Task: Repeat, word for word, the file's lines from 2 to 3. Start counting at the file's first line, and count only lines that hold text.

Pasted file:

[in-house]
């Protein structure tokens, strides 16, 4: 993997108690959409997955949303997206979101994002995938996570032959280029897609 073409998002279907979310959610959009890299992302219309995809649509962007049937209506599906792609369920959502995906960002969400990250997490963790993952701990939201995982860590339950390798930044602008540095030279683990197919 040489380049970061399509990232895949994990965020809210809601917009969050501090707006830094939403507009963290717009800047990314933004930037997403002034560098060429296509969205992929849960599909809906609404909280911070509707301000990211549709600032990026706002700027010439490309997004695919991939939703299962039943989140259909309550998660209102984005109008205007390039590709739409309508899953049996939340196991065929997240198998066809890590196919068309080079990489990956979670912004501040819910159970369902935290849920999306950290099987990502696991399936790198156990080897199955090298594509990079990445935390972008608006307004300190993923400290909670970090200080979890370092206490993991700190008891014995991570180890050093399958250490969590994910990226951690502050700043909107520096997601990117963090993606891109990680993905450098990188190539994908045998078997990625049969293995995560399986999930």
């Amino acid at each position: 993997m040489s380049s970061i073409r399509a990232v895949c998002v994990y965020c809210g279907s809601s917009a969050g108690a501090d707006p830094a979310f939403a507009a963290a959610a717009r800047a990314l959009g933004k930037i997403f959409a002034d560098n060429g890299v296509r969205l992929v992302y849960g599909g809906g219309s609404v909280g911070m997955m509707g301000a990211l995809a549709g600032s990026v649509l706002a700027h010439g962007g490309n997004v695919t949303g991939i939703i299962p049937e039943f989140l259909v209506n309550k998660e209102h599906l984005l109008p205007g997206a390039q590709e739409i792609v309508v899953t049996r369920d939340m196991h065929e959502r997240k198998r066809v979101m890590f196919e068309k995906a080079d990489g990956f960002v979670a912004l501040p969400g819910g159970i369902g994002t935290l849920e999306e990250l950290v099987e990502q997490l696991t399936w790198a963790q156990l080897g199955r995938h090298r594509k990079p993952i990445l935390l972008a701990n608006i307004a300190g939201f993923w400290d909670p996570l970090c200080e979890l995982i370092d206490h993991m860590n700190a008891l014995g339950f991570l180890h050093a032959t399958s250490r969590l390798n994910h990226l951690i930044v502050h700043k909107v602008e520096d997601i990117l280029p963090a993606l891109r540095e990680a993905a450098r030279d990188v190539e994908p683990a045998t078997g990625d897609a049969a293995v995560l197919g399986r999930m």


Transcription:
């Protein structure tokens, strides 16, 4: 993997108690959409997955949303997206979101994002995938996570032959280029897609 073409998002279907979310959610959009890299992302219309995809649509962007049937209506599906792609369920959502995906960002969400990250997490963790993952701990939201995982860590339950390798930044602008540095030279683990197919 040489380049970061399509990232895949994990965020809210809601917009969050501090707006830094939403507009963290717009800047990314933004930037997403002034560098060429296509969205992929849960599909809906609404909280911070509707301000990211549709600032990026706002700027010439490309997004695919991939939703299962039943989140259909309550998660209102984005109008205007390039590709739409309508899953049996939340196991065929997240198998066809890590196919068309080079990489990956979670912004501040819910159970369902935290849920999306950290099987990502696991399936790198156990080897199955090298594509990079990445935390972008608006307004300190993923400290909670970090200080979890370092206490993991700190008891014995991570180890050093399958250490969590994910990226951690502050700043909107520096997601990117963090993606891109990680993905450098990188190539994908045998078997990625049969293995995560399986999930």
């Amino acid at each position: 993997m040489s380049s970061i073409r399509a990232v895949c998002v994990y965020c809210g279907s809601s917009a969050g108690a501090d707006p830094a979310f939403a507009a963290a959610a717009r800047a990314l959009g933004k930037i997403f959409a002034d560098n060429g890299v296509r969205l992929v992302y849960g599909g809906g219309s609404v909280g911070m997955m509707g301000a990211l995809a549709g600032s990026v649509l706002a700027h010439g962007g490309n997004v695919t949303g991939i939703i299962p049937e039943f989140l259909v209506n309550k998660e209102h599906l984005l109008p205007g997206a390039q590709e739409i792609v309508v899953t049996r369920d939340m196991h065929e959502r997240k198998r066809v979101m890590f196919e068309k995906a080079d990489g990956f960002v979670a912004l501040p969400g819910g159970i369902g994002t935290l849920e999306e990250l950290v099987e990502q997490l696991t399936w790198a963790q156990l080897g199955r995938h090298r594509k990079p993952i990445l935390l972008a701990n608006i307004a300190g939201f993923w400290d909670p996570l970090c200080e979890l995982i370092d206490h993991m860590n700190a008891l014995g339950f991570l180890h050093a032959t399958s250490r969590l390798n994910h990226l951690i930044v502050h700043k909107v602008e520096d997601i990117l280029p963090a993606l891109r540095e990680a993905a450098r030279d990188v190539e994908p683990a045998t078997g990625d897609a049969a293995v995560l197919g399986r999930m």